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NMAC executive director Paul Kawata shared his remembrances of his friend. Below is an edited excerpt.
You can now watch the short documentary-style film “My Faith. My Story.”—about HIV and religion in the South. Here’s how.
African-American clergy say the Ending the Epidemic plan has overlooked them.
Faith leaders in Atlanta work with the AIDS Healthcare Foundation to offer testing and defeat stigma.
“As Much As I Can” returns with a new format but the same powerful messages.
The ordained Baptist reverend talks about the intersections of religion, HIV/AIDS and the South.
Most people have the need to believe in a higher being or power! When you are living with HIV you are no different.
Often the church and HIV people do not feel they go hand in hand. The truth is there’s no better place to begin a dialogue.
My Child is poz - the 5 part series is here! The one on one sit down with Rev. David Massey Sr. you do not want to miss this conversation.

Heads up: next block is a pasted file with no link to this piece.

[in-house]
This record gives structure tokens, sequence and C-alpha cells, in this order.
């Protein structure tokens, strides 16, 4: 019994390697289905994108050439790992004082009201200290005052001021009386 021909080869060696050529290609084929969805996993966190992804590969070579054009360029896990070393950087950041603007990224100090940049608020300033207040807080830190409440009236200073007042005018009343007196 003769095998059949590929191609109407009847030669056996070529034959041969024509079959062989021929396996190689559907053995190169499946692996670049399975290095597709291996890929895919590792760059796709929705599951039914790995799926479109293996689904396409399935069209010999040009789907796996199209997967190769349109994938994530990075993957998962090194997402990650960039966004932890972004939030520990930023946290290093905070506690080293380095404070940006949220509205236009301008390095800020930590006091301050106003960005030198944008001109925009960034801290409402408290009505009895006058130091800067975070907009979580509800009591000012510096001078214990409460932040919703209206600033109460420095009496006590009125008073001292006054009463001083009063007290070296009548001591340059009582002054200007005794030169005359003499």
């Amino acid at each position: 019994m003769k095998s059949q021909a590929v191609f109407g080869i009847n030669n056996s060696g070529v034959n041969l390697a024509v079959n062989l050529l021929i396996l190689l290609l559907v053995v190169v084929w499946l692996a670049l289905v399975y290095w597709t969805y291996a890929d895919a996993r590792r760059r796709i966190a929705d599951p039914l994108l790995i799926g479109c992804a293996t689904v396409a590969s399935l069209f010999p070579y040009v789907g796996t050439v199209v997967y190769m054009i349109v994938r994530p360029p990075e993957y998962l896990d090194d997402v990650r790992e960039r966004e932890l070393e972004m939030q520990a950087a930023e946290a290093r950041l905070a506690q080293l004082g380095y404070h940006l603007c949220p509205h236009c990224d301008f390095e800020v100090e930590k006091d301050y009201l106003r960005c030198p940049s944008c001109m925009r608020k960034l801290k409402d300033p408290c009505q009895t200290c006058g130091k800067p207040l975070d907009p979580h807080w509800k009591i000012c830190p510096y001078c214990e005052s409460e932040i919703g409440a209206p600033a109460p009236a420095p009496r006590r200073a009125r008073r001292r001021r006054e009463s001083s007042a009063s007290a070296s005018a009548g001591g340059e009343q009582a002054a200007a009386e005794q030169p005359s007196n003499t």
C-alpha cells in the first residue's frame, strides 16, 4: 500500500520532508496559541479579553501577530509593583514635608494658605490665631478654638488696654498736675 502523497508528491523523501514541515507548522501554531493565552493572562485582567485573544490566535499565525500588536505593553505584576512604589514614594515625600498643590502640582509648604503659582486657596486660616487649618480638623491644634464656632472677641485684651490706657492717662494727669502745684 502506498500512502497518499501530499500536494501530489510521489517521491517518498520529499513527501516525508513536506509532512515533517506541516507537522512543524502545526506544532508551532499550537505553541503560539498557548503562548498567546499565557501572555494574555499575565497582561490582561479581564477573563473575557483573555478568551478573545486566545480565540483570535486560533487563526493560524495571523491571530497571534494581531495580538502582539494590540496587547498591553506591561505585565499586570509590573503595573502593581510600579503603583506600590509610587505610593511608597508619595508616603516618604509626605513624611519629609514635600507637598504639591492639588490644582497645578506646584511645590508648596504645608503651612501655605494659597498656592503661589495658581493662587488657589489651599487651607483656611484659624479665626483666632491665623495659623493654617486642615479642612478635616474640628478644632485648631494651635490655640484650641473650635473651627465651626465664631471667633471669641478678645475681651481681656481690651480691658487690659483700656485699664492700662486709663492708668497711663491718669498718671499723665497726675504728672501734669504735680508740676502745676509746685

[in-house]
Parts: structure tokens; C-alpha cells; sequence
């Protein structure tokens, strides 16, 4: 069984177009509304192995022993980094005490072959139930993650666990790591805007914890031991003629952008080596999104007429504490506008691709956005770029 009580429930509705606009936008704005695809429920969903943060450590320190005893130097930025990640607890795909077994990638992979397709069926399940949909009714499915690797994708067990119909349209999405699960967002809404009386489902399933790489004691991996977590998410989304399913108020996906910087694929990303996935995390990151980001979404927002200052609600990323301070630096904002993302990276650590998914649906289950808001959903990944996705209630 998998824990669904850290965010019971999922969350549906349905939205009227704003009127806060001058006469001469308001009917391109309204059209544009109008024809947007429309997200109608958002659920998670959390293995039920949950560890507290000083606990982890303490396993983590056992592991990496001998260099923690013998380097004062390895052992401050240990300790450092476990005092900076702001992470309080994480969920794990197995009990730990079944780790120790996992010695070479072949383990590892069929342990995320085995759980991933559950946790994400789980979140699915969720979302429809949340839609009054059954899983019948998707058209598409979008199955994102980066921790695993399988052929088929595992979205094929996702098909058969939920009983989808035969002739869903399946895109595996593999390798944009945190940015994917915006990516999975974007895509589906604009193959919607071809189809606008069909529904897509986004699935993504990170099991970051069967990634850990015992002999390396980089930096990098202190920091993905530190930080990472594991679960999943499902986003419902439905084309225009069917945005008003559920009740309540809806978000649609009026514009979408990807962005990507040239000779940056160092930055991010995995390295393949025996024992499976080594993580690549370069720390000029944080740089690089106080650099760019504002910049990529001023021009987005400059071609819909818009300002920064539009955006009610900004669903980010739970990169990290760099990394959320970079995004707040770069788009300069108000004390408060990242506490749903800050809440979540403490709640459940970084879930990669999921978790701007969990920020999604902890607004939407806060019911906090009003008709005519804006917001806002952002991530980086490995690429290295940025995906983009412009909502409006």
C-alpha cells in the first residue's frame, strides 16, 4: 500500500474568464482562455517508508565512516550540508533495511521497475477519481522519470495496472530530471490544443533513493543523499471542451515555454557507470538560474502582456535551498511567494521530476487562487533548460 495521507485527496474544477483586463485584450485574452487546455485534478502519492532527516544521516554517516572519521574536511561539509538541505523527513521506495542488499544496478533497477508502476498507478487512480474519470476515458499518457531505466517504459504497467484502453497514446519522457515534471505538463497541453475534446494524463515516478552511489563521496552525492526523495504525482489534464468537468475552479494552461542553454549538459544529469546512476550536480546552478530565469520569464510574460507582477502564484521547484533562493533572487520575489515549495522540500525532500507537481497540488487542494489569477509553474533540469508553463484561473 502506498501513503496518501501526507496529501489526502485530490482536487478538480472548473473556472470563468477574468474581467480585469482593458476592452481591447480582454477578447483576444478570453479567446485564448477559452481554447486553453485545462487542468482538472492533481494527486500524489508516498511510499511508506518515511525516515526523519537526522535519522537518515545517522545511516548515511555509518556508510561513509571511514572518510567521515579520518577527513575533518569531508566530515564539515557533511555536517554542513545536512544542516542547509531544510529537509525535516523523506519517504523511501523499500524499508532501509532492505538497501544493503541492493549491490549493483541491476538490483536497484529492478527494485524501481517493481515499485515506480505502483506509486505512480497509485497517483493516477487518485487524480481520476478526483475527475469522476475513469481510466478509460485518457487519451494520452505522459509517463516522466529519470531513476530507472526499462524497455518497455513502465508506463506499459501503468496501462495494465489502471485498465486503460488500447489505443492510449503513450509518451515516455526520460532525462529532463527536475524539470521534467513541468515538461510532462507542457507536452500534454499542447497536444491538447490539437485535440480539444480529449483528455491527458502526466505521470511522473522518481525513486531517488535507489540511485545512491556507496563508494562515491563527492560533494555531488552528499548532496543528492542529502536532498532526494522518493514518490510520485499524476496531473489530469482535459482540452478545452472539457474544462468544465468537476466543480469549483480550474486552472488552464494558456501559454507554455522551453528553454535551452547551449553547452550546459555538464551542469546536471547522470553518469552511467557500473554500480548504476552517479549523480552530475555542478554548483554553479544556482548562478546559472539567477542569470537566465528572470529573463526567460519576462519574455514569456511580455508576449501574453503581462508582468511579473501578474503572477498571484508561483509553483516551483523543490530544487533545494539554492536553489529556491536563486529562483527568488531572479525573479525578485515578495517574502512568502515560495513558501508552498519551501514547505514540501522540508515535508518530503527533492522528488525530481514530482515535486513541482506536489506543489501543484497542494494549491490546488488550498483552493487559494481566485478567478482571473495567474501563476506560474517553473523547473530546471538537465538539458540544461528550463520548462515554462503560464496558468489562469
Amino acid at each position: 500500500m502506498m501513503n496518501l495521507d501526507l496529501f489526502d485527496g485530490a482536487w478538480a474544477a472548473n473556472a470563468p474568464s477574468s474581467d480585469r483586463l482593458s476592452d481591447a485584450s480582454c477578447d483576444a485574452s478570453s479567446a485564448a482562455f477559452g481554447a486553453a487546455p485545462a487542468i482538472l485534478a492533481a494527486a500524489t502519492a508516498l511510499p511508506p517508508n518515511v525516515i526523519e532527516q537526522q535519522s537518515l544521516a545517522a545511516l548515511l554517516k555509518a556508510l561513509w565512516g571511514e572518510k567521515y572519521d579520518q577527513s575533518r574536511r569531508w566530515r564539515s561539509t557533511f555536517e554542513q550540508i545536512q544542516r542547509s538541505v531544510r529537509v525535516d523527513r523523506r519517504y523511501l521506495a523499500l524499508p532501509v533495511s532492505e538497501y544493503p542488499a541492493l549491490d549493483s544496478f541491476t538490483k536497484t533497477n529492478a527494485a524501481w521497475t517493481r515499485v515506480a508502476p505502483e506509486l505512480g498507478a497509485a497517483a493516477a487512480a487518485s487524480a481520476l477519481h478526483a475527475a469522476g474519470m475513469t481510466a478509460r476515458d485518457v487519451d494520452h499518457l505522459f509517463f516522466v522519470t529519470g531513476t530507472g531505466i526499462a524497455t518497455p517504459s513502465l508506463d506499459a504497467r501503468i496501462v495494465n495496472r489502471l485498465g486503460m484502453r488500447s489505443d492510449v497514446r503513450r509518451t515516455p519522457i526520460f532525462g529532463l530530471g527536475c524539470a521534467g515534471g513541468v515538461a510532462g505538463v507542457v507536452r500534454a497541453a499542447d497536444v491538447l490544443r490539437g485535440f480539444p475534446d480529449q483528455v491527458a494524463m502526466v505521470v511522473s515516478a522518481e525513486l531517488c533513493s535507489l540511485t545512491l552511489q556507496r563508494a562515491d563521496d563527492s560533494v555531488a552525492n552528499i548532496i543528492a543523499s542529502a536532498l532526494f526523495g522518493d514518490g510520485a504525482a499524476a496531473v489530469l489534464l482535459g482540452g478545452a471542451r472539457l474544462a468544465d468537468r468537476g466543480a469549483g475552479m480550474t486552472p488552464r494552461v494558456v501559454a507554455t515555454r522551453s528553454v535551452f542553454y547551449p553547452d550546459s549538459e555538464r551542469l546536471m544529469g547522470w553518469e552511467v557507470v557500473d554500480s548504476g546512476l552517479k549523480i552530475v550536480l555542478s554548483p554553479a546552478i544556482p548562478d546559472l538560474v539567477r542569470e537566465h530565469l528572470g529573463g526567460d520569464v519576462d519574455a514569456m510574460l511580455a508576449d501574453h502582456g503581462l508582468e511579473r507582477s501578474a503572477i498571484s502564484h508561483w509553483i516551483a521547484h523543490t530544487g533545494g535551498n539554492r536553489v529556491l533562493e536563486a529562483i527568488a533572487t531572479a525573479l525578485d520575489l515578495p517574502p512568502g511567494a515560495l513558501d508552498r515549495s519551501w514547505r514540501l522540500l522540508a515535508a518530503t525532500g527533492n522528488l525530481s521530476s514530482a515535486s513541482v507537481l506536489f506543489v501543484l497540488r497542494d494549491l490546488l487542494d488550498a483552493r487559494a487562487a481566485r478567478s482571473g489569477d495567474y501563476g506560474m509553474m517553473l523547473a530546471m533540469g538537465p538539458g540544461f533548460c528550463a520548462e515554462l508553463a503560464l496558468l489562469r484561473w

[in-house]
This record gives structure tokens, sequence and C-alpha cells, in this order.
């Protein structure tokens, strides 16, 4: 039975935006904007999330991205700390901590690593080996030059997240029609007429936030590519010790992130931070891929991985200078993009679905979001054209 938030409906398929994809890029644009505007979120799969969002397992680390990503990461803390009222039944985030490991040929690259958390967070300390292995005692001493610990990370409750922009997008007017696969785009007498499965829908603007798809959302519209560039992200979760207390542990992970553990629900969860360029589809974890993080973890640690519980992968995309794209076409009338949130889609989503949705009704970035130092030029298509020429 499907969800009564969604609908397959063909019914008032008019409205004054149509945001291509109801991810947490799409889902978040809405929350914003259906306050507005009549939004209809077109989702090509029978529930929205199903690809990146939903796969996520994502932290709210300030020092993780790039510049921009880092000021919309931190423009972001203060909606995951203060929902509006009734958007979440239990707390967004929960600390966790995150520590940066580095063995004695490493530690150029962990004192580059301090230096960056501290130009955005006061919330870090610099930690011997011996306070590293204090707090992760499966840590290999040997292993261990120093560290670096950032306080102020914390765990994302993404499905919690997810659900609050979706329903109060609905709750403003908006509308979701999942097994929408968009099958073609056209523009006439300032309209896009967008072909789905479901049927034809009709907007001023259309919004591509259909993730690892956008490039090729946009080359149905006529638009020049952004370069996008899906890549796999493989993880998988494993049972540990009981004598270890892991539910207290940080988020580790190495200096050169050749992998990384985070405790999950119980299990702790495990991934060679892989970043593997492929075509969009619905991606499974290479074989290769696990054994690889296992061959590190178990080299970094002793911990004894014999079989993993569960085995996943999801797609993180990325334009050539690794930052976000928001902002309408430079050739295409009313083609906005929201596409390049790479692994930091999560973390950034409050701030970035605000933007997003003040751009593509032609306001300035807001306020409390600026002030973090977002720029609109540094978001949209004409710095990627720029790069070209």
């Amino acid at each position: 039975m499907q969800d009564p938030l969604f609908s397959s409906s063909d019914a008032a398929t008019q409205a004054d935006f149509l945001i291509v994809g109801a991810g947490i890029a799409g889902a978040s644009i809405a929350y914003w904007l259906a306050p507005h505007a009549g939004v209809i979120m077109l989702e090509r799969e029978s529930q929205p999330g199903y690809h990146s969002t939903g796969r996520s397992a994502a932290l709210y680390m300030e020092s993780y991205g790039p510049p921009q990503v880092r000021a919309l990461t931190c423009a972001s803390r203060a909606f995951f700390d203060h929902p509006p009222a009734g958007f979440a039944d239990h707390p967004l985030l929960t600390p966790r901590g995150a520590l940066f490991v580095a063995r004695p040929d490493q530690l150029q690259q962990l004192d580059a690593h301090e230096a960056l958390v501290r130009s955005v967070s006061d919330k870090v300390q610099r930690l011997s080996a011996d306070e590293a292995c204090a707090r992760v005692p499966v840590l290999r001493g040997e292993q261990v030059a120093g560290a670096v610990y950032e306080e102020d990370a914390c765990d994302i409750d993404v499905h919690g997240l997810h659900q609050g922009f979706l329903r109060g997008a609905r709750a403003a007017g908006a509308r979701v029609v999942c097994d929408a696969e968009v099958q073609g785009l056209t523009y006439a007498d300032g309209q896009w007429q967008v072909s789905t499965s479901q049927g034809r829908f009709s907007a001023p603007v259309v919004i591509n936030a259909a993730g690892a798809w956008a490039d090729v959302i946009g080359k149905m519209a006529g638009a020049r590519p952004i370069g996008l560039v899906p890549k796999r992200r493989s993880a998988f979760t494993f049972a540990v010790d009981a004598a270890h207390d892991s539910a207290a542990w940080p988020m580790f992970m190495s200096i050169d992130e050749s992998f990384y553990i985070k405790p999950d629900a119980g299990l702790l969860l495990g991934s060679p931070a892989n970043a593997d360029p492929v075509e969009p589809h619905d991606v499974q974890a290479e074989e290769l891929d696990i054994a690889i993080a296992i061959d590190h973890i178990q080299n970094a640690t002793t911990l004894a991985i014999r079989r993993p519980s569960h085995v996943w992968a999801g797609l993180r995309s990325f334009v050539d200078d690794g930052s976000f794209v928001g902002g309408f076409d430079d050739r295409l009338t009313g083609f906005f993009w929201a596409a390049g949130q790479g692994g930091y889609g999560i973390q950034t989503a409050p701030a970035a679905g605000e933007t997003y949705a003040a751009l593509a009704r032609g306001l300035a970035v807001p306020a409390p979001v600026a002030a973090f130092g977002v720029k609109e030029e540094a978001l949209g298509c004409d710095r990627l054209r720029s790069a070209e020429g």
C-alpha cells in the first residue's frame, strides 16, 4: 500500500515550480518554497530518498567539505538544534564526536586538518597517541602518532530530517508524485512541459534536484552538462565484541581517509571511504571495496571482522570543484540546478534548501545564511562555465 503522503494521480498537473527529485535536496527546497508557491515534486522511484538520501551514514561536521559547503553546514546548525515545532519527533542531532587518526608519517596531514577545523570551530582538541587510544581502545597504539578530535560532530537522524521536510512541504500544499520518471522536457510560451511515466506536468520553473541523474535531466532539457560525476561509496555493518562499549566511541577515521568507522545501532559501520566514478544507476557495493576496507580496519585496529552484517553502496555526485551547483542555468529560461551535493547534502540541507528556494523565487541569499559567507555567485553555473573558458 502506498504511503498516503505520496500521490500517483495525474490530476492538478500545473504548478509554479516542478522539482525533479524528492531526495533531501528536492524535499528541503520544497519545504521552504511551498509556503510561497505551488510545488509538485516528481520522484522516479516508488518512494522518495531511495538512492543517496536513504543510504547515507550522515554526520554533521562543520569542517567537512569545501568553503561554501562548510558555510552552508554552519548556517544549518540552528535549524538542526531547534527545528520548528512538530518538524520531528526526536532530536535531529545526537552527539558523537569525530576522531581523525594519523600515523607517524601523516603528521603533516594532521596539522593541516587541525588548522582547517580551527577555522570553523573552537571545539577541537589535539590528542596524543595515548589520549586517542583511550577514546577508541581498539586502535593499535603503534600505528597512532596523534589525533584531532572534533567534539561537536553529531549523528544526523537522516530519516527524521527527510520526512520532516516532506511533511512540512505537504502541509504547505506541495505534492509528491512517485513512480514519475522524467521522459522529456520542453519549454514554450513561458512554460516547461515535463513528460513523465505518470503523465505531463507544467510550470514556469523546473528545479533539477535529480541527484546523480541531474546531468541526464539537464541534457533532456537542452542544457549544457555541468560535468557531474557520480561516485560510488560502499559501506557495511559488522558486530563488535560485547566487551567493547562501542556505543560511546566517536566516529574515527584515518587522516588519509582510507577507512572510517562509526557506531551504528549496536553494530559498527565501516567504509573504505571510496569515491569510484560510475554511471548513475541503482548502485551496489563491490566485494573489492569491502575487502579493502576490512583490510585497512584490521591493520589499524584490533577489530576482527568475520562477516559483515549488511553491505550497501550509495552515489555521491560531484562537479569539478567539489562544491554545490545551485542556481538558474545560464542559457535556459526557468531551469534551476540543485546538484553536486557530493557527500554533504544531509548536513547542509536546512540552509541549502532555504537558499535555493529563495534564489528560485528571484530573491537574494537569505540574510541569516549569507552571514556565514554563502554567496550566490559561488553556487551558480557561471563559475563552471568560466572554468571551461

David and Johnny are committed to each other—and to overcoming any challenge to
The Cempa Talks initiative is based in Chattanooga, where more than 55 percent of people living with HIV are African American.
A “Getting to Zero CT” commission offers six recommendations.
The pulpit can inform the public’s views on HIV, stigma and social justice, says Bishop Oliver Clyde Allen III.
“As Much As I Can” debuted in the South. This week, it opens in Harlem, New York.
In Los Angeles alone, more than 120 churches joined the Day of Unity, promoted by The Black Church & HIV initiative.
Building bridges between faith and HIV communities
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